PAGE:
The human connection

It’s full blown spring here in Northern Ohio. Barbie’s Hostas are coloring the brown garden beds with pure hues of green. The leaves are perfect and clean and create a miniature forest for migrating birds. Wood thrushes, Towhees, and white throated sparrows flip over bits of leaves in the soft ground searching for a meal. New songs break through the rainy morning air. We keep binoculars handy in case a Kentucky warbler or some other winged jewel pauses at our rest stop. You can’t help feeling a connection with nature when spring flips the switch and everything goes from bleached out February gray to May Technicolor.

I think about connections a lot. Essentially that’s what successful design is all about. There’s a three legged stool that makes up a design: function, sturdiness, and beauty. The first two fall into the realm of engineering. That last leg – beauty is about connections. It’s a slippery thing. The photos we take are never as good as the moment of being there and breathing it. Those ancient petro glyphs on the cave wall never capture the actual excitement of the hunt. But they do possess some magic. They hold the power to jog the mind and connect back to that moment when a hundred thousand buffalo blackened the prairie like a sea.

For much of our western design history the classic orders were used by designers to organize a design. Corinthian collunm with base shaft and capitalYou may notice that often designs are laid out differently on the vertical axis than on the horizontal. Horizontally we may use symmetry (mirror image) to lead the eye to a focal point or satisfy our internal need for order. A door on one side of a fireplace unconsciously begs for a door on the other. We also may employ asymmetry to lead the eye to a garden view. But vertically we often do something different. Here we often establish a beginning, middle, and ending. That beginning, middle, and ending is an echo going back deeply in the way we connect with nature and our place in it. The columns that are at the heart of each order with their base, shaft, and capital were held to be based on the proportions of the human form. The Doric reflects a powerful masculine form while the Ionic and Corinthian are more slender and shadow an idealized feminine image. That base,shaft, and capital or beginning, middle, and ending shadow the feet, body, and head of an idealized human form.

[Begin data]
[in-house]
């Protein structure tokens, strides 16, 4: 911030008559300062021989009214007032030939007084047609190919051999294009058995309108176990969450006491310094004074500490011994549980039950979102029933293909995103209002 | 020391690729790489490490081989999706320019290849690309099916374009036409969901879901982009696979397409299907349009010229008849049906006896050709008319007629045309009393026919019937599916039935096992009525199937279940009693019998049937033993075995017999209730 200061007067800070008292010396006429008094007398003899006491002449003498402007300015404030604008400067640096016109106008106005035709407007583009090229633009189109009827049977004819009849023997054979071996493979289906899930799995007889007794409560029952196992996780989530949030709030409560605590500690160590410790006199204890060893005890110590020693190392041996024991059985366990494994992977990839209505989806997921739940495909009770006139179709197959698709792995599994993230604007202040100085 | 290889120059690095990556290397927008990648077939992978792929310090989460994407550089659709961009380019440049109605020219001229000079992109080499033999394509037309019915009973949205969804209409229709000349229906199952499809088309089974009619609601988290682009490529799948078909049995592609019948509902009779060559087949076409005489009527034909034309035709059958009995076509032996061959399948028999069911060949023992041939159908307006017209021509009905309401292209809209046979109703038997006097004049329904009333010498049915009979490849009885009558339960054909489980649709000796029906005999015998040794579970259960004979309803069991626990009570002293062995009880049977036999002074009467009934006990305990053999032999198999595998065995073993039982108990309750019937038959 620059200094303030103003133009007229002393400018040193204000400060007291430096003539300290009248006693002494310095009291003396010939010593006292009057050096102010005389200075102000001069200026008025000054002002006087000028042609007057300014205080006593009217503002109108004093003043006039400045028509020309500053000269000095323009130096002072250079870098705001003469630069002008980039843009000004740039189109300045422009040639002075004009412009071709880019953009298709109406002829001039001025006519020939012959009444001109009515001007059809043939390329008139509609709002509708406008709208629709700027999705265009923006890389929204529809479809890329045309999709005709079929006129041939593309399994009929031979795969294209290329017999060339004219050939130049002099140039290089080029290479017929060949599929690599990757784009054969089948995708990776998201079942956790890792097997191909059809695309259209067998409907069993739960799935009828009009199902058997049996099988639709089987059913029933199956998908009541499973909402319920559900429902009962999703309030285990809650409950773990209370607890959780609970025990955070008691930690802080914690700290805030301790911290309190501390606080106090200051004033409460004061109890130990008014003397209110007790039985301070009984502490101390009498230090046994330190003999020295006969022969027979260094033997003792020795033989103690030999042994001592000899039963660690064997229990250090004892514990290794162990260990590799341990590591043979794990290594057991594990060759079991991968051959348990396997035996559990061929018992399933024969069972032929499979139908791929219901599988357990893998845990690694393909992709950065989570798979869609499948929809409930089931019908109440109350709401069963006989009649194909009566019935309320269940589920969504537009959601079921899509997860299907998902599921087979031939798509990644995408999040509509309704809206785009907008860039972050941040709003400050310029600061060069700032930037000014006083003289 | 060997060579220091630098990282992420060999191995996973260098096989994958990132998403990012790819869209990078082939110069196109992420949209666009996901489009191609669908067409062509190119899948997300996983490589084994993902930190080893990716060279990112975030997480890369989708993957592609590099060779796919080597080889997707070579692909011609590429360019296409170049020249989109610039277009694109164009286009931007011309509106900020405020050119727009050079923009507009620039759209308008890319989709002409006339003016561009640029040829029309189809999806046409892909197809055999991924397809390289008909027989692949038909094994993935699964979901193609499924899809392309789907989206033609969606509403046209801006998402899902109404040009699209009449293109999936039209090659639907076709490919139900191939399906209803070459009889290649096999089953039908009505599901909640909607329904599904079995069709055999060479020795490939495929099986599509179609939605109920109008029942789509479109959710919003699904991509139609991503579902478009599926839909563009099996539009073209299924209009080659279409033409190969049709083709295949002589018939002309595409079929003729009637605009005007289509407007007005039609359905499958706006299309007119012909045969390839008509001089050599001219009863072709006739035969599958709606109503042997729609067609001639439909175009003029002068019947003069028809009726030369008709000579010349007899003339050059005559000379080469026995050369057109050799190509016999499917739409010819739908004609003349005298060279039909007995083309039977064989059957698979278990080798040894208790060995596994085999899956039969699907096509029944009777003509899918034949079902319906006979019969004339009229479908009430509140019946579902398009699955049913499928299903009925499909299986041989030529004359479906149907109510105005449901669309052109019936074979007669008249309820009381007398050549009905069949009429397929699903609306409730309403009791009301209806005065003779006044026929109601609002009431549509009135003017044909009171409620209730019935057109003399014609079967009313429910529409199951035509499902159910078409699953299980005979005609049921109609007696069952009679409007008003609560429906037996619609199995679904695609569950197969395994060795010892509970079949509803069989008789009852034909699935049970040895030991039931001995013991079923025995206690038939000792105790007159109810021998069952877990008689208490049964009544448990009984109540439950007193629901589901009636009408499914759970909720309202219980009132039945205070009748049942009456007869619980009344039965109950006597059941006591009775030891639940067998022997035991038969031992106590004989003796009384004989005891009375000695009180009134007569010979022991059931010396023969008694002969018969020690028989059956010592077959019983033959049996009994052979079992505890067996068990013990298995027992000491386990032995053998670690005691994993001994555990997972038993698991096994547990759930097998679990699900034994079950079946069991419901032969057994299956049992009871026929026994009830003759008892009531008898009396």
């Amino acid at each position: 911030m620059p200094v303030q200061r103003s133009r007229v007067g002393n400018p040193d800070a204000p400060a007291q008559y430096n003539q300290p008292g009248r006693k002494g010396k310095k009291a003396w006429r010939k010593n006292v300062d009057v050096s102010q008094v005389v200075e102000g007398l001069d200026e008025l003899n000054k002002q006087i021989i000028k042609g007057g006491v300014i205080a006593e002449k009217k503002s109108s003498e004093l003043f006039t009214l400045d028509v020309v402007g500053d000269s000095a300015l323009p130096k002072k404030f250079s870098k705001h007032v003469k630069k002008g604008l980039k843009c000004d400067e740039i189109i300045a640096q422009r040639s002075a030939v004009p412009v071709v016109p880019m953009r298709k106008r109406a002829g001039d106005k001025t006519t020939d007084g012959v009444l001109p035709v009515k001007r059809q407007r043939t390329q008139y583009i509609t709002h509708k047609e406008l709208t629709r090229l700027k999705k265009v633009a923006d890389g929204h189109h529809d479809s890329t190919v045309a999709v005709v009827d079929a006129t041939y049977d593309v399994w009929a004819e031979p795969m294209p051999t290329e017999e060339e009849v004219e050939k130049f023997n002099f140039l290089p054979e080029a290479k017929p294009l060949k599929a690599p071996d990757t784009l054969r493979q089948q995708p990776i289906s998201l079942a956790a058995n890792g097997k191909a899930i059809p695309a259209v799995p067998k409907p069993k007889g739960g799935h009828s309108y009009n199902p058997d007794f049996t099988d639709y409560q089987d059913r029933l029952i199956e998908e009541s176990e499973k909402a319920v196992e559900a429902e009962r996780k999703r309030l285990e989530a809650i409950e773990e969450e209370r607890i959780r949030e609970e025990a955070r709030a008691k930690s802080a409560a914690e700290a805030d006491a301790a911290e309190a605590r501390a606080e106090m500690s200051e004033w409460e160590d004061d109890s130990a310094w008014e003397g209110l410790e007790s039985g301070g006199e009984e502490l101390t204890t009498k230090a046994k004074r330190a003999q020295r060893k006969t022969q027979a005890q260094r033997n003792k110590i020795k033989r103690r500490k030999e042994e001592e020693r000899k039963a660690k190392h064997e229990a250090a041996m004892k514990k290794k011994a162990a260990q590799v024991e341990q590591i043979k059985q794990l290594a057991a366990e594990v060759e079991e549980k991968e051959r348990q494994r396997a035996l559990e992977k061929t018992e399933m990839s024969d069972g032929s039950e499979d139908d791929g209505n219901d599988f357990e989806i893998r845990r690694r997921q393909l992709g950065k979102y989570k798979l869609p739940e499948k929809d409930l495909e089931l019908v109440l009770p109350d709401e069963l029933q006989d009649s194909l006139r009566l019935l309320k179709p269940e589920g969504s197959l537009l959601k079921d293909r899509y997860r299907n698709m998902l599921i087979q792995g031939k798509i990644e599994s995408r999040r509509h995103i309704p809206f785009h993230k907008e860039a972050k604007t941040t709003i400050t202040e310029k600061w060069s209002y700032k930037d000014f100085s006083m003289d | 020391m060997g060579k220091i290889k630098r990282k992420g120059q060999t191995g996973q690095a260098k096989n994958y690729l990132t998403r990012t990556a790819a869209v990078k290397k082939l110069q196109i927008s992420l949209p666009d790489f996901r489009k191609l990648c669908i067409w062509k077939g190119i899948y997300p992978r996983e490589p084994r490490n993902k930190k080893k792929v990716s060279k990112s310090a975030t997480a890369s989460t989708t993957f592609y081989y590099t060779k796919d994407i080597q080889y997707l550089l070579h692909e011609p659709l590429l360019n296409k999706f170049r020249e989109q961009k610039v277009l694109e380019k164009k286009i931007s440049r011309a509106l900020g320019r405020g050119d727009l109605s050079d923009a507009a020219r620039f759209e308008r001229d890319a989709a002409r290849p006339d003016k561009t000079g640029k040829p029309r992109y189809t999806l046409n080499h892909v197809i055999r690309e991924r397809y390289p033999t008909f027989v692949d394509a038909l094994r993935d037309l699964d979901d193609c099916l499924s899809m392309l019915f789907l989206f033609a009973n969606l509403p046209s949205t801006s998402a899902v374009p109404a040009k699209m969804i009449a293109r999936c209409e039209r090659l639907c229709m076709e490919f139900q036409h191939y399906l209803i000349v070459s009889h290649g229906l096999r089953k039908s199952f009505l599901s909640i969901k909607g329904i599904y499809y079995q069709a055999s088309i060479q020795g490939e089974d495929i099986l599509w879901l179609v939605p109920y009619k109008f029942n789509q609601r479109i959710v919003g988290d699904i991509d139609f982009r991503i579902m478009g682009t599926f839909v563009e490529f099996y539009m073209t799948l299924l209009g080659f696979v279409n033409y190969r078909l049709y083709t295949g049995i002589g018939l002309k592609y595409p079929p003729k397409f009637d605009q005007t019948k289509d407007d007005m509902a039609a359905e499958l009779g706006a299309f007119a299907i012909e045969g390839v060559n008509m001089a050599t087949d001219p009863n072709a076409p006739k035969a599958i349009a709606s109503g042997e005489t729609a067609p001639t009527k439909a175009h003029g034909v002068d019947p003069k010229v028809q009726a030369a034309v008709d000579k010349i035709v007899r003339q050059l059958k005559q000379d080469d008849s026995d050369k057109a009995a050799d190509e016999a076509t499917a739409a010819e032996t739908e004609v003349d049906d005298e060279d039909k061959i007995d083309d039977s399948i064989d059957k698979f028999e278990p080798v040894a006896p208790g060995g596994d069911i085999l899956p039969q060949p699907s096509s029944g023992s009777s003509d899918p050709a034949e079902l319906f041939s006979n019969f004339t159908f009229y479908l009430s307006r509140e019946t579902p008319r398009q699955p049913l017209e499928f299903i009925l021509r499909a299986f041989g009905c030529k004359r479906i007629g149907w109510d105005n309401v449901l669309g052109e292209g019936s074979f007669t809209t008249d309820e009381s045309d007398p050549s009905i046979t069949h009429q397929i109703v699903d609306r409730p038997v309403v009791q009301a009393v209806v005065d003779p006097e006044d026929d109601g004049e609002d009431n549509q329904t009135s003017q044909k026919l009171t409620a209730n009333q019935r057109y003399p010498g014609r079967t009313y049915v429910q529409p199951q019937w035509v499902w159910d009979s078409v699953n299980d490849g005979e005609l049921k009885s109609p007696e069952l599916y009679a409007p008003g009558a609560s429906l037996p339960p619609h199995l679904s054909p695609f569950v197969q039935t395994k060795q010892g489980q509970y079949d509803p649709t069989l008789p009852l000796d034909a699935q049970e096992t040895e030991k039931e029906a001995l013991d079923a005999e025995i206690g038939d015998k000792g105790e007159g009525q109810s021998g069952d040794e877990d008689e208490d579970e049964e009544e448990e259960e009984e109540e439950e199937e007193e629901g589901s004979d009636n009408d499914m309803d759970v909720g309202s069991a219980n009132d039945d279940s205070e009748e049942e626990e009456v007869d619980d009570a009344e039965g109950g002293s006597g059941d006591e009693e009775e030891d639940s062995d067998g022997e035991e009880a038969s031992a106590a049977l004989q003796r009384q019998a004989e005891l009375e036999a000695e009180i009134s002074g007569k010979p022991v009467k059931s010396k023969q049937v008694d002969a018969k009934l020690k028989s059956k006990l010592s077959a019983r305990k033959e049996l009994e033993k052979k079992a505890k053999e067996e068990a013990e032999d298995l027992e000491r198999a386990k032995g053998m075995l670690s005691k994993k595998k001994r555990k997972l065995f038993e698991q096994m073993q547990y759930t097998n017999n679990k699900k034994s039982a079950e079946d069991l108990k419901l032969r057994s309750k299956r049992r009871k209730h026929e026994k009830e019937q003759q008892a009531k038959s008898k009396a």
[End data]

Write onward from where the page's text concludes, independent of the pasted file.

Fireplace employs the classic orders

When we step into a room, the first thing we comprehend is the space itself. The ancients actually thought of space as an entity that effected how we respond to our surroundings. Next we take in the way the room is organized with walls, windows, doors, fireplace, furniture, even pictures and art. In a traditional or classical setting these component parts would employ the proportions in the classic orders. In effect the walls themselves, windows, and furniture would echo the human form. In a strange way the room could be filled with idealized human figures. At its core, that’s the connection we have with the classic orders. It’s not that Greek Temple image we have in our pigeon-holed mind, but the humble figure of our kind surrounding and reaching out to us.

George R. Walker

About walkerg

Woodworker and writer
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3 Responses to The human connection

  1. jlsmith says:

    I would be interested in knowing your source for “The ancients actually thought of space as an entity that effected how we respond to our surroundings.”


    • walkerg says:

      My understanding of space comes from a number of sources but it probably best articulated by Steven W. Semes in “The Architecture of the Classic Interior” (Norton).

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